I have said it before, and I will say it again, “Making soap is so much fun.” It is just like cooking, but better! It is a great hobby for you can start without having to go out and buy lots of stuff. I made my first batch on a whim when I was in Bridgetown and was able to buy everything I needed locally. And, even on your first try, if you the follow instructions carefully, you are sure to end up with some perfectly usable soap.
Your first effort should be plain, with no colour and no fragrance so you understand how the batter should work but, before long, you are sure to want to add colour and fragrance to your soap. This is where things get exciting.
I decided to write this post because I am a beginner, that is, beginner with a capital “B”. I don’t think a more experienced soap maker would even turn their mind to such basic information as I intend to impart but I thought other beginners may appreciate it. So here goes …
1. Some things will always be brown. As I have mentioned before, after my initial two batches with no fragrances, I quickly learned that people expect soap to smell nice. The first thing people do is put soap up to their nose. Each time they did it, I had to very apologetically explain that they were fragrance-free. Before long, I was on-line buying soap fragrances. I bought three large bottles of the most wonderful sounding fragrances – Bramble Berry’s Arabian Spice, Chocolate Italian Spice and Turkish Mocha. Oooh, they sounded so good and smelled even better BUT … they all contained vanilla and it wasn’t long before I realised vanilla in a fragrance will discolour your soap. All my next batches were brown!
Arabian Spice is on the left (with olive leaf powder) and Chocolate Italian Spice is on the right.
2. Some colourants fade or do a turnabout.
I made my parsley leaf soap in June. It started off this lovely lemony colour (left). After a while, the colour firmed up (below left). I began to think it would get too dark but now the colour has all but gone (above). It does have a slight lemon tinge as compared to uncoloured soap, which is more like cream, but that is all.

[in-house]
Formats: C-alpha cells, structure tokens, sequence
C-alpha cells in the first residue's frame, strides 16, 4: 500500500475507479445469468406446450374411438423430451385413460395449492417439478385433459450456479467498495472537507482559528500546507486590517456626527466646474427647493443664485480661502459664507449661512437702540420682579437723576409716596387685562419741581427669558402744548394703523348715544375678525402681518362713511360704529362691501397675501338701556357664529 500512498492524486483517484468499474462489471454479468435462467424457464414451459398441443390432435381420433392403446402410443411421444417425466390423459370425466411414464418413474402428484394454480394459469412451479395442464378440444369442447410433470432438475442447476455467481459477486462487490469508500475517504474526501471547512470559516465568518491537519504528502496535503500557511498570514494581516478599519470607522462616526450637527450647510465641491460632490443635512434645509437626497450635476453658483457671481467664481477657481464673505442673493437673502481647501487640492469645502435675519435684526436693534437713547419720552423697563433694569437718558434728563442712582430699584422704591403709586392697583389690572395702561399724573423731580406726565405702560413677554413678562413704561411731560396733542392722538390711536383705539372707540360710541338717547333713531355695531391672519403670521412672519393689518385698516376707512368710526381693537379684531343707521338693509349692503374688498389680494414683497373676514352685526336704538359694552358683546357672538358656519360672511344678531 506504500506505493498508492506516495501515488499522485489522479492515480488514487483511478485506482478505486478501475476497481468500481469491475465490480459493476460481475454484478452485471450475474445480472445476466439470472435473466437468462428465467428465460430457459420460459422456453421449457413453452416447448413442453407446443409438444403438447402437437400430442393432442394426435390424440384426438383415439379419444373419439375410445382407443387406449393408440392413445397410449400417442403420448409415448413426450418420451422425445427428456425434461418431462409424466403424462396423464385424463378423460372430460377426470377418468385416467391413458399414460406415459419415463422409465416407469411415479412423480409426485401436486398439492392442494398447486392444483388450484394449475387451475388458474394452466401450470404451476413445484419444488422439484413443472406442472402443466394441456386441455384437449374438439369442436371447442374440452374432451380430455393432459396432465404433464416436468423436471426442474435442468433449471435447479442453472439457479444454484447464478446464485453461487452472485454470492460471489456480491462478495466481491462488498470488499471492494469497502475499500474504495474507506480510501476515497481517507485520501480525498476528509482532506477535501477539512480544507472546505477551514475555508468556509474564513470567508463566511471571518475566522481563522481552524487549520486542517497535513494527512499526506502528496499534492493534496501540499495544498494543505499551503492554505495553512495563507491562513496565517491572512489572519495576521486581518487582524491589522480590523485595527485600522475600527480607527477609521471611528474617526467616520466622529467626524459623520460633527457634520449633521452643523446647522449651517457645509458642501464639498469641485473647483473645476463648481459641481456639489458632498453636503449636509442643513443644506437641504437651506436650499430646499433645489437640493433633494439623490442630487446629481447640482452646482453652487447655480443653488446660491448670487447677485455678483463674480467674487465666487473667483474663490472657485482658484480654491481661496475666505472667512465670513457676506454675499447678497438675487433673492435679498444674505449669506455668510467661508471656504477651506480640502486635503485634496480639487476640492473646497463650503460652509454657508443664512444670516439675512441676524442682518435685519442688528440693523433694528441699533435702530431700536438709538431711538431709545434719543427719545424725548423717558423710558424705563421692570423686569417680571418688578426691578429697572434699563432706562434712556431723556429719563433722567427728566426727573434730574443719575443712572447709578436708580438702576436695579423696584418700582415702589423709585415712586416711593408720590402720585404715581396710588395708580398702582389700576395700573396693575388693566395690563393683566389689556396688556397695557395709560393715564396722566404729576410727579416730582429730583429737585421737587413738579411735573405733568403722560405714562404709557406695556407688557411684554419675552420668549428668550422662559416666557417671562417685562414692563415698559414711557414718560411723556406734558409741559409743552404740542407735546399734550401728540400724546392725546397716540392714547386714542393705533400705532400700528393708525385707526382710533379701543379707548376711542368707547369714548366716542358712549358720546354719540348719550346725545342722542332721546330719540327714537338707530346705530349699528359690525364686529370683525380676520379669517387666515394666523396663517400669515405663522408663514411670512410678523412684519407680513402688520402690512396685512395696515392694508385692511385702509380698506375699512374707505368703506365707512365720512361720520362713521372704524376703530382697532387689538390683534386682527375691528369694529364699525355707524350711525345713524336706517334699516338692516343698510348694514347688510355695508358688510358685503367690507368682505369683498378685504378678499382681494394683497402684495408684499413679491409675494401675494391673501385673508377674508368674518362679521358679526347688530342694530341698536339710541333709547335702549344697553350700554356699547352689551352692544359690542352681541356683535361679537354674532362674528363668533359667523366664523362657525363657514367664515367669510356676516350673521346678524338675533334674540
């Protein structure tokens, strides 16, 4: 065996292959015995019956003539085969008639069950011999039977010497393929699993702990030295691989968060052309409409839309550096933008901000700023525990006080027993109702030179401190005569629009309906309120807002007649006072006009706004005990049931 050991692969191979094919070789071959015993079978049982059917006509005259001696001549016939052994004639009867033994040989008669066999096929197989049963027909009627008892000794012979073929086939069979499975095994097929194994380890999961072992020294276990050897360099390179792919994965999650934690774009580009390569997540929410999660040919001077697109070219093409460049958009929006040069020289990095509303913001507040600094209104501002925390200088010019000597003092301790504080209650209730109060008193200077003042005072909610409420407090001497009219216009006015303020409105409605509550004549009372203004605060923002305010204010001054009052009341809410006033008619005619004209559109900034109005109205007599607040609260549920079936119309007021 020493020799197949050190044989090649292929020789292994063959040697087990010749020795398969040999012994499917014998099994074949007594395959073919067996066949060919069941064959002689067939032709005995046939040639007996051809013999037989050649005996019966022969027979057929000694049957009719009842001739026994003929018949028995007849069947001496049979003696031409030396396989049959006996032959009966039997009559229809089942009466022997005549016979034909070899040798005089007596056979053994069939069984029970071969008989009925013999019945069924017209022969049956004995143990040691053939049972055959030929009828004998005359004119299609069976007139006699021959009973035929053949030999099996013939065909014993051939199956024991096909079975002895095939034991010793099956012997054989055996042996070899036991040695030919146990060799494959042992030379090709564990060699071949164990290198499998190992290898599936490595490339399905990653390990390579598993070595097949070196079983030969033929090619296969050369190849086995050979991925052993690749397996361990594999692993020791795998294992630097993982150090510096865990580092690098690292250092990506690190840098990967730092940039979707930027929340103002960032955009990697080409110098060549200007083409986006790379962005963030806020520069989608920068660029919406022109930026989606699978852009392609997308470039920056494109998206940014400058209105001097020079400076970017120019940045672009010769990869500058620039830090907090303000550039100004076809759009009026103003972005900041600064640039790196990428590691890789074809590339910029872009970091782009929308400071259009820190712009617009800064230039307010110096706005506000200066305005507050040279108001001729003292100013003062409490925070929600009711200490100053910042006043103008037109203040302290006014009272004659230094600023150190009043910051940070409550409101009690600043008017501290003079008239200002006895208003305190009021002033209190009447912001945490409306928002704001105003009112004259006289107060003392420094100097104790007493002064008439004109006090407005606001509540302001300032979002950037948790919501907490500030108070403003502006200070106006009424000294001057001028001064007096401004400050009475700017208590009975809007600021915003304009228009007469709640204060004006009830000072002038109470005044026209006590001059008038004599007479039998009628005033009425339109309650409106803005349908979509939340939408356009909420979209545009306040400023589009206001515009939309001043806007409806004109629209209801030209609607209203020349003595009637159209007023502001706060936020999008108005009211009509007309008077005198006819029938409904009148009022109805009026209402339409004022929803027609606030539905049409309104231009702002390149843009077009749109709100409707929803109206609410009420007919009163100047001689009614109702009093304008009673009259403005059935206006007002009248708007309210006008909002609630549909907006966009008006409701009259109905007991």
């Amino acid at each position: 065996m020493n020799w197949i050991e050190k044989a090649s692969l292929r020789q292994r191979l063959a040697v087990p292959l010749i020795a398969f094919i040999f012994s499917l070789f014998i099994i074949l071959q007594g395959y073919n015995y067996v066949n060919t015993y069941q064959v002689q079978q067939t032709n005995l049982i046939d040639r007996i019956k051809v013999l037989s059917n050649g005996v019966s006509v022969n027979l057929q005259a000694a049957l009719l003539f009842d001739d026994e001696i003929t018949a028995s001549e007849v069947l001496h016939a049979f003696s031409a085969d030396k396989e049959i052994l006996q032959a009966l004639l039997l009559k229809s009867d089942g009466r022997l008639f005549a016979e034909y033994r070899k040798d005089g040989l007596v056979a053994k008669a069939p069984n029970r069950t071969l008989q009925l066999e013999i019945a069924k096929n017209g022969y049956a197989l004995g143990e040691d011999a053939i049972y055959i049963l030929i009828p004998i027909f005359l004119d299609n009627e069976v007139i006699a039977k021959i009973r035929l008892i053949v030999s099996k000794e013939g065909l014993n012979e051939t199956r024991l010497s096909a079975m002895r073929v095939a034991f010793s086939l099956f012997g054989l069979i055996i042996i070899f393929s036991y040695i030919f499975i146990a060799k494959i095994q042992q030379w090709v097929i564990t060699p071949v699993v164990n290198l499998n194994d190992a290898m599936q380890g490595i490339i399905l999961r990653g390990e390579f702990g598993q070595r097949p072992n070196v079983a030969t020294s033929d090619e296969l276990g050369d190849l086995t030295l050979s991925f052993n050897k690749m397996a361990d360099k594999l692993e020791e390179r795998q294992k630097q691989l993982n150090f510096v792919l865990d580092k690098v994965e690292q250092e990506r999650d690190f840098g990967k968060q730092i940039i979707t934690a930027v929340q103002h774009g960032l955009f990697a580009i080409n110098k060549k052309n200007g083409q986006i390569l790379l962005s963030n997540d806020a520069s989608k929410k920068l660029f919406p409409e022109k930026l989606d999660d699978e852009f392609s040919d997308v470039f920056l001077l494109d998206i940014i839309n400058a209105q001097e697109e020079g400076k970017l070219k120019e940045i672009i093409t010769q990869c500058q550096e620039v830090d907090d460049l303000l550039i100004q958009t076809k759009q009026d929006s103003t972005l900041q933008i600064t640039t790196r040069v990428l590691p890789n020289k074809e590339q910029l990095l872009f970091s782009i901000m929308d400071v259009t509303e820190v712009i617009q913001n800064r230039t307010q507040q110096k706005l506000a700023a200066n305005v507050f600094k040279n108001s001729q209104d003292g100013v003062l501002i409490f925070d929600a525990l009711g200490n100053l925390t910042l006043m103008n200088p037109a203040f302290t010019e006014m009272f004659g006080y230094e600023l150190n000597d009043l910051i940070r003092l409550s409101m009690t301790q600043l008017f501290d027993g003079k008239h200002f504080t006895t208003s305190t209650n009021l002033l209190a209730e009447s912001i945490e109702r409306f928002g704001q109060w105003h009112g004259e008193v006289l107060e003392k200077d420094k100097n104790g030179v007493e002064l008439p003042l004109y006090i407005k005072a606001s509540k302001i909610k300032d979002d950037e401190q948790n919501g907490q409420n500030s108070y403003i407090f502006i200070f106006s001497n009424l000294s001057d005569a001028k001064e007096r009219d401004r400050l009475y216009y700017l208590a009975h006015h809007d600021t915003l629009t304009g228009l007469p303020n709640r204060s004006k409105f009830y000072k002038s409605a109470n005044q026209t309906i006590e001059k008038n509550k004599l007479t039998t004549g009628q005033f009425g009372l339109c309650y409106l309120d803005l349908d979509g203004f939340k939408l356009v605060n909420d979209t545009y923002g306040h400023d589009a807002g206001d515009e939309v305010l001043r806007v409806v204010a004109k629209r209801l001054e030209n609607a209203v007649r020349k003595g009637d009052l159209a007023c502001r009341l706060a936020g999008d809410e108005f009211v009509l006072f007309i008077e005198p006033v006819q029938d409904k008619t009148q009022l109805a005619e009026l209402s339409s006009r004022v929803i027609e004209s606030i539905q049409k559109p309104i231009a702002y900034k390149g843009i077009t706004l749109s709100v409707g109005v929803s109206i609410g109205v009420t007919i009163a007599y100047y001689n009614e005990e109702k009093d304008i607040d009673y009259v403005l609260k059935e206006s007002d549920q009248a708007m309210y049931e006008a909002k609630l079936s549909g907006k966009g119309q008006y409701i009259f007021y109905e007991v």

3. Some fragances behave badly.
After my all-brown stage, I again went on-line to buy more fragrances. This time, I bought small bottles – I was getting wiser. I read the description very carefully and only bought ones without vanilla. I didn’t worry about whether they sounded wonderful. I was only interested in ones that didn’t discolour the soap. But fragrances can behave badly in more than one way. One of the fragrances I bought was Lilac. If only I had read the reviews. Fragrances can accelerate trace and rice. Lilac, I soon realised, does both.
I had decided to make some little guests soaps for Bridgetown (top photo) and make a bar of white soap ebbed with a coloured tube. My plan for this day was to make two tubes of coloured soap (one for the guest bars and the other to be embedded). I thought I would go for plain pink for the guest soap and a pink and mauve swirl for the embedded soap. I divided the batter in two and coloured each half. I added the Lilac fragrance to both containers. Things then went crazy.
The pink container instantly riced, that is, the mixture separated much like when milk solids separate from whey in cheese making. I had been reading up on Lilac and knew to blend it like crazy to get it to recombine, which saved the day. I then tried to shove the mixture into the prepared tube but, by this time, it was so thick I could hardly get it in. I decided to check on the mauve half. It had, virtually, solidified in the jug. Luckily, I had a mould lined with baking paper from a previous batch. As best I could, I plonked the solid batter into it. I pushed down as hard as I could but there was no way that soap was moving. The bottom was all holey and uneven.
Above is my mauve and pink soap which was going to be poured into a tube and swirled. This was as good as I could do (strategic placing has hidden a lot of sins).
So if you are going to buy fragrance oils, go to Bramble Berry’s web site and read the description and the reviews carefully. If you are a beginner, avoid fragrances that discolour, accelerate trace or rice. For your first few tries with fragrances, pick one that does none of these. One I can highly recommend is black tea. It smells great and did not misbehave at all.
My next piece of advice is to wear gloves. I know every book has detailed safety directions but, if you are like me, you are sure to ignore most of it. If you do nothing else, wear gloves. When my batter solidified in the jug, I tried to scrape it out with a spatula but ended up with batter everywhere, including me. Luckily, Maus had bought me a box of disposable gloves and I was wearing a pair. It would have been a disaster had I not.
BTW, bling makes even rough soaps look good. I have bought lots of sparkling mica. After you sprinkle the mica on your soap, spray it with hair spray. It will really stick.